We Have a Dream

To read my art review about New York artists who team up with ART FOR CHANGE to create the Park of Dreams installation project in Brooklyn’s Grand Army Plaza in the Whitehot Magazine of Contemporary Art today by clicking the link here: Artists Team Up with ART FOR CHANGE and Prospect Park Alliance for “Park of Dreams” Project

By Stephen Wozniak

Park of Dreams
February-April 2024

Grand Army Plaza
Soldiers’ and Sailors’ Arch
20 Grand Army Plaza
Brooklyn, NY 11238

Art For Change Website


“A park is a work of art, as much as a painting or a sculpture. It must have an intrinsic beauty that appeals to the eye, but it must also have a deeper meaning that touches the soul.”

― Frederick Law Olmsted, landscape architect and designer of Prospect Park

A lovely, refreshing work in this public presentation is that of Cydne Jasmin Coleby, entitled Remembering II, 2020. The central bikini-clad female figure in this collage sits on a beach towel, looks out across a lake and takes in a moment of peace. Her body, like Key’s Man—similarly coordinated in form and color to her surroundings—shows us an inherent connection to the nature nearby. The eye-bouncing contrast of textures—from a dimpled, heavyweight, watercolor paper sky and unbleached rag-as-sandscape to the many marbleized, decorative swirls of skin we see—gives extra life to this otherwise reflective scene for the figures in it.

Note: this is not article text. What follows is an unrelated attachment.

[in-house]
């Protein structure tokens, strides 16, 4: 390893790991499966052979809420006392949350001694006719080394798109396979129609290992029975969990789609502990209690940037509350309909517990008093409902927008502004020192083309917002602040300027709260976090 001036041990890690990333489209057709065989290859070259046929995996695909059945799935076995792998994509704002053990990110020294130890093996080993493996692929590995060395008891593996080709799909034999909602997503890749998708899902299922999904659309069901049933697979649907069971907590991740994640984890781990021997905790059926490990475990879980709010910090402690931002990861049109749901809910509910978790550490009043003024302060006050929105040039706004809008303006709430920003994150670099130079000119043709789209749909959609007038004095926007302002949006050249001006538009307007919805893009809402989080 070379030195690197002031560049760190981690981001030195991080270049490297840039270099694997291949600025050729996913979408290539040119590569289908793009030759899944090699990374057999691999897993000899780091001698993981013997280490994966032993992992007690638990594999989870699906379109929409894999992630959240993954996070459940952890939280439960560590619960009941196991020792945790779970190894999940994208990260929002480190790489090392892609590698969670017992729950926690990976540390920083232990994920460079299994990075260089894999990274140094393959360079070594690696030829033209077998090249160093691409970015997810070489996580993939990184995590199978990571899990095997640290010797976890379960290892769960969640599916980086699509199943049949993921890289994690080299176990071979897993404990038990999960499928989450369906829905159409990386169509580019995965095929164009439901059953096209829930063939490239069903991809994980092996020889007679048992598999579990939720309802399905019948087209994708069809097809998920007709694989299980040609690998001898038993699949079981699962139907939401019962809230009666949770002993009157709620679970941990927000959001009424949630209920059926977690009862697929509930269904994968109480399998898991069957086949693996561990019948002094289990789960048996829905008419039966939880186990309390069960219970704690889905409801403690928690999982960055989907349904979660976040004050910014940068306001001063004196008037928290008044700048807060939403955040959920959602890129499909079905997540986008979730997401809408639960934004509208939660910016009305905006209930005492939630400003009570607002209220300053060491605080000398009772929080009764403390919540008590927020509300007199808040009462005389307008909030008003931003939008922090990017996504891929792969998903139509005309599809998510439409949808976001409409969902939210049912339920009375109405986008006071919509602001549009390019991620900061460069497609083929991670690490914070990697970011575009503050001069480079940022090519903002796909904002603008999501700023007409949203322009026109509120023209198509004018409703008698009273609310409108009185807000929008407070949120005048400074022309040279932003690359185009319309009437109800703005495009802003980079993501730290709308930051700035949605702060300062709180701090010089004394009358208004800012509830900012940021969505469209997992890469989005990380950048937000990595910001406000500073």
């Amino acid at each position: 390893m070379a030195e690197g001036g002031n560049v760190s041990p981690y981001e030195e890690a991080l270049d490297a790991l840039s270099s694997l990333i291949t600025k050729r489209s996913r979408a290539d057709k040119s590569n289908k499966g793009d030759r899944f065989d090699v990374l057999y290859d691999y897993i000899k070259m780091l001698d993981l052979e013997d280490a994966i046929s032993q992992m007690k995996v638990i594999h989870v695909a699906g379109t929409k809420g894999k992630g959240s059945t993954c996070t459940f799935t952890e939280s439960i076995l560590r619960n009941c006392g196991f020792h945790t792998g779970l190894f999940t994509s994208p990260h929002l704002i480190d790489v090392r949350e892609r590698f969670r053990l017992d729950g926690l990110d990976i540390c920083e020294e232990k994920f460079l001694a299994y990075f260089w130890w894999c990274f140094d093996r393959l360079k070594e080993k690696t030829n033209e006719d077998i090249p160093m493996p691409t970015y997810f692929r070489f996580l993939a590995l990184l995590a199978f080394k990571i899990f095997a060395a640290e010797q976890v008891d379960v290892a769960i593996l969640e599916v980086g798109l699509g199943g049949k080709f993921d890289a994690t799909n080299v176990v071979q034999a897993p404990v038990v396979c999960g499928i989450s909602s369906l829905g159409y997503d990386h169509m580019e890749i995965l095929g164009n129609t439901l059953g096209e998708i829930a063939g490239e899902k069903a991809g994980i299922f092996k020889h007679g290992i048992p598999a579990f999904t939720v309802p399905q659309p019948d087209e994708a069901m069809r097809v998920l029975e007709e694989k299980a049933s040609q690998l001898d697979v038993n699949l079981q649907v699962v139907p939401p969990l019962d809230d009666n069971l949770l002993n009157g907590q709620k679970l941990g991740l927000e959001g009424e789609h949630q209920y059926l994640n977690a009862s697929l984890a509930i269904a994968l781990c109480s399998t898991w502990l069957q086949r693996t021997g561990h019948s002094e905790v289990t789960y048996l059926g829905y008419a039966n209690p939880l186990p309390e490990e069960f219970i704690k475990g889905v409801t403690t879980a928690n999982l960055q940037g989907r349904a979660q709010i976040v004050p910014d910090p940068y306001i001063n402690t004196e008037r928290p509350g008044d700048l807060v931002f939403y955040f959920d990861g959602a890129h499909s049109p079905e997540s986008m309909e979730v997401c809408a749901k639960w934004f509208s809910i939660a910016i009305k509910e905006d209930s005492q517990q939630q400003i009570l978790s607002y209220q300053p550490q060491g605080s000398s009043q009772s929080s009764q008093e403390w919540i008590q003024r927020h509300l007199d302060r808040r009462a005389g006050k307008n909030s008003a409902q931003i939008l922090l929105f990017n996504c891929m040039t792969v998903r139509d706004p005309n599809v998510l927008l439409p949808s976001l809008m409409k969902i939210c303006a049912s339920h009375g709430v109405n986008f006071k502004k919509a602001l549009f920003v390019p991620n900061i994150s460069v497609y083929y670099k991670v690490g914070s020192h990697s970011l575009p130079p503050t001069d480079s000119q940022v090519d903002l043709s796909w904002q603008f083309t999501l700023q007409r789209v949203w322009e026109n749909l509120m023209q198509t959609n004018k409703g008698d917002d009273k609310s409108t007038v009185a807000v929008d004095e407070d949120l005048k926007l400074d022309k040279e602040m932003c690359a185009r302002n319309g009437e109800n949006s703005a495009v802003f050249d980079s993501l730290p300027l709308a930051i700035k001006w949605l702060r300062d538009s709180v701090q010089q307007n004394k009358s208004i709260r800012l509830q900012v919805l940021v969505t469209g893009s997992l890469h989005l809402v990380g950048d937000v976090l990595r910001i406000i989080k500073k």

Maria Calandra’s Time of the Zinnia, 2023, is a true head-spinner. There are none—and I mean zero—straight lines or rectilinear forms in this miraculous painting. Anchored by the bright and burning orange flowers of its namesake, followed by ruddy and spotted pink-petaled friends, this truly twisty-topsy-turvy work takes many eyeball-passes to tour its folding, curly terrain and ingest the inescapable trip that shows us what it means to be of nature and not simply in it. Time of the Zinnia reminds me a wee bit of Jackson Pollock’s early melting farmers, oxen and ploughs-in-action paintings—a ripple-vision take on the work of Thomas Hart Benton and the great 20th-century Mexican muralists. Calandra’s piece, however, is so packed and saturated with floral life, which looks utterly ancient—or even timeless—that it seems so much more profound than those early works.

Participating artists in the ART FOR CHANGE Park of Dreams installation and print project include Marcus Brutus, Kelly Beeman, Alyssa Klauer, Danielle Orchard, Bianca Nemelc, Kirsten Deirup, Jon Key, Maria Calandra, Jules De Balincourt, Na’ye Perez, Cydne Jasmin Coleby and Amy Lincoln.

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